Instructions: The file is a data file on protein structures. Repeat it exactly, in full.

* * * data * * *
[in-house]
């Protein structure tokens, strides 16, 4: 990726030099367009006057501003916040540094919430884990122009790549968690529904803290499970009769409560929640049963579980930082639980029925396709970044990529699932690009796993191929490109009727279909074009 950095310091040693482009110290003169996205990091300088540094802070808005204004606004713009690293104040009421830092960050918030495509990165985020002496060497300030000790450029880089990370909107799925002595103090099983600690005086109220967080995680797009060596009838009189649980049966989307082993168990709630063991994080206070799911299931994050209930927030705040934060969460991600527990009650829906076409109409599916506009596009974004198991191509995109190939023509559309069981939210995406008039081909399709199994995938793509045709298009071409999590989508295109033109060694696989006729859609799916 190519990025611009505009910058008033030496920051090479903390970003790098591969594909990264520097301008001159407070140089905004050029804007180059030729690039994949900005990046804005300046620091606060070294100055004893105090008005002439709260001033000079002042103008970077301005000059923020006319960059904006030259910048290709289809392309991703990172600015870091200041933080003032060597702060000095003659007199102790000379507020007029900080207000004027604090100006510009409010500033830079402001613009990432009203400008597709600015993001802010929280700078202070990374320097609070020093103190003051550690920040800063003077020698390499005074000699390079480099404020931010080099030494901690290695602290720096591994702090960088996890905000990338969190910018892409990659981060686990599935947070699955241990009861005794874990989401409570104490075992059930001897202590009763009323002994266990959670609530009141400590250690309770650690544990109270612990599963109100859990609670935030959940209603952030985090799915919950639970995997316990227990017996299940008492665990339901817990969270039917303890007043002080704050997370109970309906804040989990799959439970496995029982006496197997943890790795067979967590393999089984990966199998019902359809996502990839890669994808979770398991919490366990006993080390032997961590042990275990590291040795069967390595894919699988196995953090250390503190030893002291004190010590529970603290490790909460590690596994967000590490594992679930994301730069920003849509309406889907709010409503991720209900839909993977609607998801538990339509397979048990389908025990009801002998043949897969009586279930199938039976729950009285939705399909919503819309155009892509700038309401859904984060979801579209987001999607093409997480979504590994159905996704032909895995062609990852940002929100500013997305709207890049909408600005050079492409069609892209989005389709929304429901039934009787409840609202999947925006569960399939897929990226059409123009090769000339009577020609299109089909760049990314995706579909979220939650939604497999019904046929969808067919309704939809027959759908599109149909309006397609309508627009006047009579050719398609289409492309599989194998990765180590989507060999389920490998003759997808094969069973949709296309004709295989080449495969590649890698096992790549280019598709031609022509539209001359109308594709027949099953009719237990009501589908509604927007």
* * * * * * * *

[in-house]
């Protein structure tokens, strides 16, 4: 990726030099367009006057501003916040540094919430884990122009790549968690529904803290499970009769409560929640049963579980930082639980029925396709970044990529699932690009796993191929490109009727279909074009 950095310091040693482009110290003169996205990091300088540094802070808005204004606004713009690293104040009421830092960050918030495509990165985020002496060497300030000790450029880089990370909107799925002595103090099983600690005086109220967080995680797009060596009838009189649980049966989307082993168990709630063991994080206070799911299931994050209930927030705040934060969460991600527990009650829906076409109409599916506009596009974004198991191509995109190939023509559309069981939210995406008039081909399709199994995938793509045709298009071409999590989508295109033109060694696989006729859609799916 190519990025611009505009910058008033030496920051090479903390970003790098591969594909990264520097301008001159407070140089905004050029804007180059030729690039994949900005990046804005300046620091606060070294100055004893105090008005002439709260001033000079002042103008970077301005000059923020006319960059904006030259910048290709289809392309991703990172600015870091200041933080003032060597702060000095003659007199102790000379507020007029900080207000004027604090100006510009409010500033830079402001613009990432009203400008597709600015993001802010929280700078202070990374320097609070020093103190003051550690920040800063003077020698390499005074000699390079480099404020931010080099030494901690290695602290720096591994702090960088996890905000990338969190910018892409990659981060686990599935947070699955241990009861005794874990989401409570104490075992059930001897202590009763009323002994266990959670609530009141400590250690309770650690544990109270612990599963109100859990609670935030959940209603952030985090799915919950639970995997316990227990017996299940008492665990339901817990969270039917303890007043002080704050997370109970309906804040989990799959439970496995029982006496197997943890790795067979967590393999089984990966199998019902359809996502990839890669994808979770398991919490366990006993080390032997961590042990275990590291040795069967390595894919699988196995953090250390503190030893002291004190010590529970603290490790909460590690596994967000590490594992679930994301730069920003849509309406889907709010409503991720209900839909993977609607998801538990339509397979048990389908025990009801002998043949897969009586279930199938039976729950009285939705399909919503819309155009892509700038309401859904984060979801579209987001999607093409997480979504590994159905996704032909895995062609990852940002929100500013997305709207890049909408600005050079492409069609892209989005389709929304429901039934009787409840609202999947925006569960399939897929990226059409123009090769000339009577020609299109089909760049990314995706579909979220939650939604497999019904046929969808067919309704939809027959759908599109149909309006397609309508627009006047009579050719398609289409492309599989194998990765180590989507060999389920490998003759997808094969069973949709296309004709295989080449495969590649890698096992790549280019598709031609022509539209001359109308594709027949099953009719237990009501589908509604927007």